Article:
SPECIAL SERIES : FROM SPUNK TO SPANK
Communication Key to Checking HIV/AIDS
September 30, 2004 7:18 PM
Scantily dressed actors and actresses with bulging breasts and cut abs prance along primetime television programming on a regular basis. Images of sex are everywhere. Advertising with overt and subliminal sexual content is plastered on roadside billboards, entrenched in song lyrics, boldly displayed on t-shirts and dominates the pages of newspapers and magazines. Ironically, however, sex is seen but not discussed.
Most SF State students are uncomfortable with openly talking about sex with their partners, leaving them vulnerable to becoming additional statistics to the HIV/AIDS pandemic. While they agree that sex is stimulating and stress relieving, students often fail to engage in the responsibility of communication and protection.
“We expect guys to use condoms without us having to tell them,” said Pauline Meyer, an undeclared SF State sophomore. “When they don’t, it’s too late to say, ‘um, excuse me, this can’t happen if you don’t have a condom.’ You’re kind of trapped.”
According to Rafael Diaz, director of SF State’s Cesar Chavez Institute, many people who suspect they have been exposed to HIV do not get tested because they are afraid of knowing. In the meantime, he said, they continue to have unprotected sex with unsuspecting partners.
“The majority of students who visit my office are heterosexual women who are concerned about their status because of a cheating boyfriend,” said Albert Angelo, a health educator at the SF State Student Health Center.
Angelo moderates six HIV/AIDS workshops per semester where he educates in upwards of 1000 students on how to protect themselves and where to go for counseling and medical attention.
“The biggest misconception among students is that having a one-night stand is their greatest worry,” said Angelo. “Not true. Statistics show that the vast majority of HIV cases are caused by the person sleeping next you – the one you’ve been in a long term relationship with.”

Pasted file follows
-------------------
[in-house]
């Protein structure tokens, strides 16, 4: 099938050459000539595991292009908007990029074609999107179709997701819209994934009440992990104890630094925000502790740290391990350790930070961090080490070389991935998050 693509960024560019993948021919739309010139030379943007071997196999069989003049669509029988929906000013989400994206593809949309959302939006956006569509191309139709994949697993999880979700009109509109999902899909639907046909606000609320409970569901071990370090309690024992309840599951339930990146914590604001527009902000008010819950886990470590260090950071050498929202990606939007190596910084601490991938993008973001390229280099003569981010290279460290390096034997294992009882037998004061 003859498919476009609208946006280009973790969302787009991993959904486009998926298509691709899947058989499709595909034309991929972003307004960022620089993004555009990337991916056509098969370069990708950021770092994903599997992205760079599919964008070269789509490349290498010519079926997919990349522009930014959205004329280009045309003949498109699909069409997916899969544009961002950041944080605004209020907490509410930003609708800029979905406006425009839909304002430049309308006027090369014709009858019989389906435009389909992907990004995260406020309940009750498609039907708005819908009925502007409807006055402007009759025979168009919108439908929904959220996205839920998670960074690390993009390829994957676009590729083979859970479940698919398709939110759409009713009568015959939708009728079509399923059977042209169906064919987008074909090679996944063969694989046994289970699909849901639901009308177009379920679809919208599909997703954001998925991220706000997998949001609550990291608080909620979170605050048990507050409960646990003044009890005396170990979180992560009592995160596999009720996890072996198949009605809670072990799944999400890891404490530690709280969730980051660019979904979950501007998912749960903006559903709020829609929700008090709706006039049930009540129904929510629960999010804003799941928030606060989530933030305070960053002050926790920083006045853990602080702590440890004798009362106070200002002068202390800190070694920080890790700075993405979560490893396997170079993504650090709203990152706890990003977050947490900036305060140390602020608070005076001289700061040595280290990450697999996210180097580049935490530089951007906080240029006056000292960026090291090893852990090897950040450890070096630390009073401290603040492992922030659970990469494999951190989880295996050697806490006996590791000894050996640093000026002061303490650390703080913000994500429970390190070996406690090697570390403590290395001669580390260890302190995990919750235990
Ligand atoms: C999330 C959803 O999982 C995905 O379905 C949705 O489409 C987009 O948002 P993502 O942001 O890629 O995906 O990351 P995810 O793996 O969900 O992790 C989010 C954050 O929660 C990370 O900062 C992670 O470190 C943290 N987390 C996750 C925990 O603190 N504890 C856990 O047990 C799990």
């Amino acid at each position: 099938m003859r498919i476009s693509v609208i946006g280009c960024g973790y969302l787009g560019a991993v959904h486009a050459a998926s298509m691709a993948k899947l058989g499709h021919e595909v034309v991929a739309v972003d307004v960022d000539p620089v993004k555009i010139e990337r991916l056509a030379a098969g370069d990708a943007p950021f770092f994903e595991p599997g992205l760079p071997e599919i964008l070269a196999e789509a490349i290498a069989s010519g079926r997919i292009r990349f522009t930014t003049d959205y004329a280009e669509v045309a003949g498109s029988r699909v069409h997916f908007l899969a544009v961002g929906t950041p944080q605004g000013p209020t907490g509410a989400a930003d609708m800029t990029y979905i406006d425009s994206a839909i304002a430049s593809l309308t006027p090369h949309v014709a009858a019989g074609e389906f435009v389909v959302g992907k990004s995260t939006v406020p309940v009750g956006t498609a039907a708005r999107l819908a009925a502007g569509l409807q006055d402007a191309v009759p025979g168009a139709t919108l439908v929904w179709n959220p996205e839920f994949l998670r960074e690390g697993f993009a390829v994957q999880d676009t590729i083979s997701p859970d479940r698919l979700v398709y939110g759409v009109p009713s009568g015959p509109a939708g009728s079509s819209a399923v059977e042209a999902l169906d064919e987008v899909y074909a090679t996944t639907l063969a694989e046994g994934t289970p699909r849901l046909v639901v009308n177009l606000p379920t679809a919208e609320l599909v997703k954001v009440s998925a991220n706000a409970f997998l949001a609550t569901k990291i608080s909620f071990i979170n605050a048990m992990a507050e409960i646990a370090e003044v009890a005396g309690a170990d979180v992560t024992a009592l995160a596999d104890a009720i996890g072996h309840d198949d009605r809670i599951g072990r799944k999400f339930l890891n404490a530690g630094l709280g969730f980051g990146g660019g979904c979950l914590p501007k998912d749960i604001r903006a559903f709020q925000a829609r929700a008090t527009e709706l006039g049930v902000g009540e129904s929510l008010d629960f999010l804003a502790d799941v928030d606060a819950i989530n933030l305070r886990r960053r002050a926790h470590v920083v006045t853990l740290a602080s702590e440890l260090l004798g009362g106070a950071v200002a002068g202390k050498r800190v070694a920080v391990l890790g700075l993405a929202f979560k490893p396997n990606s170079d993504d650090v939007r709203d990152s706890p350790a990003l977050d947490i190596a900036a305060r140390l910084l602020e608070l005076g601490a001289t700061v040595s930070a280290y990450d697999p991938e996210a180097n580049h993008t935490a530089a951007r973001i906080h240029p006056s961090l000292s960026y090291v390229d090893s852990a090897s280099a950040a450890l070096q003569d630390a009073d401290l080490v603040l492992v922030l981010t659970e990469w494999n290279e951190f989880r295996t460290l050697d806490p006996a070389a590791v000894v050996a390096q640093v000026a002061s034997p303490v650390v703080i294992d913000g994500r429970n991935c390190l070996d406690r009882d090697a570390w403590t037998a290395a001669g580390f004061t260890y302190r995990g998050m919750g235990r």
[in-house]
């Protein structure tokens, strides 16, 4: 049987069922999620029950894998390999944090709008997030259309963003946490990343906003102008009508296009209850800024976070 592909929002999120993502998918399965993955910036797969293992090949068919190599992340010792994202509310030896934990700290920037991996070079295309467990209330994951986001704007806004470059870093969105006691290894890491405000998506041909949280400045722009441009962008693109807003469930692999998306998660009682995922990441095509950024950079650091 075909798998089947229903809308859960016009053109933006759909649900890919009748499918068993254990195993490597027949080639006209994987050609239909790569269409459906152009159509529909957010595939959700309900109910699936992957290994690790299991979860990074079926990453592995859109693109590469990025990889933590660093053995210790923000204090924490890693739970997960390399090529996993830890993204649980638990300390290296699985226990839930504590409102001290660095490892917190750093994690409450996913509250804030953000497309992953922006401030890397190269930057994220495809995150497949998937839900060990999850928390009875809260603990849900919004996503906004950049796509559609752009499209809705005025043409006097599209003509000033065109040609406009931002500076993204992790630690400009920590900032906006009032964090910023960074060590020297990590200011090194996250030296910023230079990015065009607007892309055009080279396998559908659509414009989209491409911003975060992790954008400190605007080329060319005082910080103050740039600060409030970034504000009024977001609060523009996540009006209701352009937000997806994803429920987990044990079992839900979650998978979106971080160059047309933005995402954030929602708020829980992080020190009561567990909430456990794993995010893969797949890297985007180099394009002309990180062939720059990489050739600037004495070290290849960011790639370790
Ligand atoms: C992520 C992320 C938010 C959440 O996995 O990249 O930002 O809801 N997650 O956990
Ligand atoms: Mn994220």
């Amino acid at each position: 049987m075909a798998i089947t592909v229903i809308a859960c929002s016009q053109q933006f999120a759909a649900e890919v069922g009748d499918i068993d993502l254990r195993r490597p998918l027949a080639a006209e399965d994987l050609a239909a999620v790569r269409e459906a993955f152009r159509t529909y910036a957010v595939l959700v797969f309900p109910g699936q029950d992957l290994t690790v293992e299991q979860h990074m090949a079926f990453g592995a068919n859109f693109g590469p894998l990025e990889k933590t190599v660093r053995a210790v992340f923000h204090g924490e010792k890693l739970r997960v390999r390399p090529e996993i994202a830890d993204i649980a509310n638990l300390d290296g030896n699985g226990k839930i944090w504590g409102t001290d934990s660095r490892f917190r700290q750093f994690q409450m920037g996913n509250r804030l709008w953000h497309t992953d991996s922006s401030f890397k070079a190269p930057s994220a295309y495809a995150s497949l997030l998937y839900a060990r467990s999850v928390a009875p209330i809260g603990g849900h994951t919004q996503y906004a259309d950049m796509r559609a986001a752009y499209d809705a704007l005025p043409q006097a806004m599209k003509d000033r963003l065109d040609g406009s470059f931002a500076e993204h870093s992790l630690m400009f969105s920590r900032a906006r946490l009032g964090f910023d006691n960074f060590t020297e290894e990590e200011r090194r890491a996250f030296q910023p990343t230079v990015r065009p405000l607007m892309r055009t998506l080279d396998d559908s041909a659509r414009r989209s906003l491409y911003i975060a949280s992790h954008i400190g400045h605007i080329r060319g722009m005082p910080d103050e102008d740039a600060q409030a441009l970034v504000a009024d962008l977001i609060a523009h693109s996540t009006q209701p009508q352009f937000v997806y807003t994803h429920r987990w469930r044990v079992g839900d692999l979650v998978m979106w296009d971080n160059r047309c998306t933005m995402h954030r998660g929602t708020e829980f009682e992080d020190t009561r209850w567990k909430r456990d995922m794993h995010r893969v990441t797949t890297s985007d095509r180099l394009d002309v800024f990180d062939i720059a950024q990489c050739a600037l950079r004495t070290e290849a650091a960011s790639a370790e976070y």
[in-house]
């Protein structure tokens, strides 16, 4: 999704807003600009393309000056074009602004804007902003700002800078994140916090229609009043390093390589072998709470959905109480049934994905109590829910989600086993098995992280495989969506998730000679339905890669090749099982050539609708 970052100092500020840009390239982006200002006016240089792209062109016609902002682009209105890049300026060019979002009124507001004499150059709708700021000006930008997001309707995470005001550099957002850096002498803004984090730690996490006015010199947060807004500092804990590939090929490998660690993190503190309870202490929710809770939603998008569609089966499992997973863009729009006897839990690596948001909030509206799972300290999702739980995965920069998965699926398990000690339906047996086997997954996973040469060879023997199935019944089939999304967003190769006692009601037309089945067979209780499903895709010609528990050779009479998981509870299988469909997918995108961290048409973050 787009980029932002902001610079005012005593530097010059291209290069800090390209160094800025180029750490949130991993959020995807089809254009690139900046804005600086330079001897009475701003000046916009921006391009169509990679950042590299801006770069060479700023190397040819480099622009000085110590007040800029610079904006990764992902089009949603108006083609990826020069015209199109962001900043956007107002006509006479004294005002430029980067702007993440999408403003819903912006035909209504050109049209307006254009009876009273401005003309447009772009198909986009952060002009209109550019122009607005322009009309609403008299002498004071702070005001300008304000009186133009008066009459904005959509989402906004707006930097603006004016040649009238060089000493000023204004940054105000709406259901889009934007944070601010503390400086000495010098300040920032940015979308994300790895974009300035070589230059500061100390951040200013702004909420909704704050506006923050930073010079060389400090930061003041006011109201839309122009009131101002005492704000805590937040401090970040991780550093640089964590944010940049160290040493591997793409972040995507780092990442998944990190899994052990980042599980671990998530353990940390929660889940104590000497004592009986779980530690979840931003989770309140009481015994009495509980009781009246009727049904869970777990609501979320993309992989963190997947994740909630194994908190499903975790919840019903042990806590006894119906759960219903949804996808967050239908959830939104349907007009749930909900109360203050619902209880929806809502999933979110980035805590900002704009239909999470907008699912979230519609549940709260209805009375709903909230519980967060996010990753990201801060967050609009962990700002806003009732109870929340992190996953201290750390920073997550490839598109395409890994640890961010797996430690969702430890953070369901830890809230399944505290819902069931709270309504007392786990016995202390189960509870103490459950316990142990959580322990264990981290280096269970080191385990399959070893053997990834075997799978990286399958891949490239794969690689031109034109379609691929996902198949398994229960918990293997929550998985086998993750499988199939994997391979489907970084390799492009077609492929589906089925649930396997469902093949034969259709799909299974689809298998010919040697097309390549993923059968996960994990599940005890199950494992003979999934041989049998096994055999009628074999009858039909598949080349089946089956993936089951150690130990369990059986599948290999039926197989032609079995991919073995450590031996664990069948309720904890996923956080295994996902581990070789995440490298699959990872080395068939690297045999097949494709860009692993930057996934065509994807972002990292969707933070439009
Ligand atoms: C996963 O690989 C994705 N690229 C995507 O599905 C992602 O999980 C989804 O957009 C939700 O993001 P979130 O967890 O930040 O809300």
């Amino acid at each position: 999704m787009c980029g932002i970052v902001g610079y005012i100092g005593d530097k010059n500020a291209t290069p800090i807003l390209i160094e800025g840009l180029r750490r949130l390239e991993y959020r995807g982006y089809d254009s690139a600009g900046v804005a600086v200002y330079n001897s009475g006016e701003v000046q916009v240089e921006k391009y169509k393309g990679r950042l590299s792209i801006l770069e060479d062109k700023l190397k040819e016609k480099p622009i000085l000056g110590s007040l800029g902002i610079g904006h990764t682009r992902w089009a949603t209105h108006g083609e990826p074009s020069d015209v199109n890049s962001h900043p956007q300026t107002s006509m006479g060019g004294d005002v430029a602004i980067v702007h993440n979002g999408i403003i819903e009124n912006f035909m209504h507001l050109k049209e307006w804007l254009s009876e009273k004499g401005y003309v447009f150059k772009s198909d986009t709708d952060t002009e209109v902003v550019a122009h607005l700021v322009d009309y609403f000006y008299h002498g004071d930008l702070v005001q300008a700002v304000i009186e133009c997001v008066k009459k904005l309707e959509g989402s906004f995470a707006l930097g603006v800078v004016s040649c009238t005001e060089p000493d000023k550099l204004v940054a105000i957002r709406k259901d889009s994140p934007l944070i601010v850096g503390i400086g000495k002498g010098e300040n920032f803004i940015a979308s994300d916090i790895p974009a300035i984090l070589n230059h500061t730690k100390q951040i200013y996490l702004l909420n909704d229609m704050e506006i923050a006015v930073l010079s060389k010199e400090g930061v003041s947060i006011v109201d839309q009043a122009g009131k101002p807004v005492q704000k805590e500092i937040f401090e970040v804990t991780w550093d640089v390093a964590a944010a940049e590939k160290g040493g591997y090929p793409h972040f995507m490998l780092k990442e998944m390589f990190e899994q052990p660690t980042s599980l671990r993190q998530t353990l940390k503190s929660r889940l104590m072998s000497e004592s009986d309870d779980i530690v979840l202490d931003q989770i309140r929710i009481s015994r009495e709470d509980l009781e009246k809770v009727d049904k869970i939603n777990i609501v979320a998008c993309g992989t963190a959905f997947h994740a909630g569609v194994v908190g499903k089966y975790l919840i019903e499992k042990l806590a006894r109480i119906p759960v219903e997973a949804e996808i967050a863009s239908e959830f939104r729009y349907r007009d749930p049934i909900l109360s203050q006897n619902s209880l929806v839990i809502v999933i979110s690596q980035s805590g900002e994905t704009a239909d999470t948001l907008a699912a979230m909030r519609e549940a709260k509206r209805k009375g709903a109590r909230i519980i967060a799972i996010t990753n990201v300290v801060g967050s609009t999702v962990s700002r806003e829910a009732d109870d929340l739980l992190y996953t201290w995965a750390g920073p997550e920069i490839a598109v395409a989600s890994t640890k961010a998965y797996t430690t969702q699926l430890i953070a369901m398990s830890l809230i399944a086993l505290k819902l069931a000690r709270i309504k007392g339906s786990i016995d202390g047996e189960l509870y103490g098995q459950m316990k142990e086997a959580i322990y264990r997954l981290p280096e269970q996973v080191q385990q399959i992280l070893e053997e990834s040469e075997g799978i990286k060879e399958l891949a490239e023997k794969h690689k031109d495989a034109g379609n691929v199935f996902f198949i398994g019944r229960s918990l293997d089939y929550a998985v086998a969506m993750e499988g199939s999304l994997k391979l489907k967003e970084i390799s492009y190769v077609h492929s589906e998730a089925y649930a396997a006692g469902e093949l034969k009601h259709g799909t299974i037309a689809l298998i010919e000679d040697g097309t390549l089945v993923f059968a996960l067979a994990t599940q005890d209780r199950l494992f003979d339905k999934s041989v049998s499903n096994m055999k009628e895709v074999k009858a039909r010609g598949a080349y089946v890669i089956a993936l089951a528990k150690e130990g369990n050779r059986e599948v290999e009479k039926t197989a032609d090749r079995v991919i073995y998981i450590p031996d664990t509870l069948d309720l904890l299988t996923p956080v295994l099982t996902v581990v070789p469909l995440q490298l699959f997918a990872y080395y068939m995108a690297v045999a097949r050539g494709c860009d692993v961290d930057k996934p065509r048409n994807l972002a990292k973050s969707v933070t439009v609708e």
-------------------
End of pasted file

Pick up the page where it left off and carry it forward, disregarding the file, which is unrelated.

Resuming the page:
Having unprotected sex one time with an HIV infected person does not necessarily mean that you will contract the virus. However, exposing yourself repeatedly to an infected person will increase your probability.
“No matter how much you think you trust someone, don’t,” said Stephanie Corbett, an SF State psychology student. “Always use a condom.”
The Center for Disease Control strongly agrees with Corbett. The CDC suggests that men and women be vigilant about using protection every time they engage in sexual activity because there are tens of thousands of Americans who are HIV positive but do not know it. This is attributed to the fact that symptoms are usually not prevalent until the virus has damaged the immune system to the point where the body can no longer fight off a minor virus, such as the common cold.
“HIV doesn’t kill you,” said Angelo. “It lets everything else kill you.”
The pharmaceutical industry markets a plethora of medications that promise those infected with HIV/AIDS the ability to participate in strenuous athletic activities. But Dr. Jose Ramon Fernandez-Pena, author of Aids: Contemporary Health Crisis, said the medications are a pipedream.
“What those ads don’t tell you is the meds cause such debilitating side effects that you’ll need to go to the bathroom every five minutes,” said Fernandez-Pena. “And when you’re taking 30 to 50 different pills a day, with all of their own and combined side effects, you aren’t going to feel like rock climbing or mountain biking for 10 miles.”
Ryan Olson, a design and industry master’s student, addressed an issue that many people believe excuses them from the AIDS pandemic.
“I’m married, so I don’t have to worry about AIDS,” said Olson. “It’s the furthest thing from my mind that she or I would have an outside relationship.”
Unfortunately, even married people should be proactive in ensuring their partners are not engaging in risky philandering. It is widely reported that over 50 percent of married men and women cheat at least once during their marriage. When this happens, the couple should immediately cease to have unprotected sex for six months from the last time the cheater had unprotected sex. At the six-month point both should get tested.
“Waiting the six months will guarantee the accuracy of the HIV/AIDS test and prevent the couple from having to be retested,” said Angelo.
Another unfortunate trend that married women need to be aware of is “the down low.” According to Angelo, it is when bi-sexual married men “hook-up” in secret.
“It’s mostly prevalent among black and Latino gay men who grew up in strict macho families where being homosexual is 100 percent unacceptable,” said Angelo. “They have professional careers, get married and have children for appearance purposes. Then they have separate lives where they have unprotected sex with other men. In fact, a high percentage of the new cases of HIV come from this sector of the gay community.”
SF State biology student Tiffany Parsons says that sex education should start at home at an early age. If kids cannot talk about sex at home, she questions, then how do parents expect their kids to feel comfortable and confident about discussing protection outside the home.
“Protect yourself,” said Parsons. “Your life is in your own hands.”
POST A COMMENT
|BACK TO TOP|| |
Copyright © 2008 [X]press | Journalism Department - San Francisco State University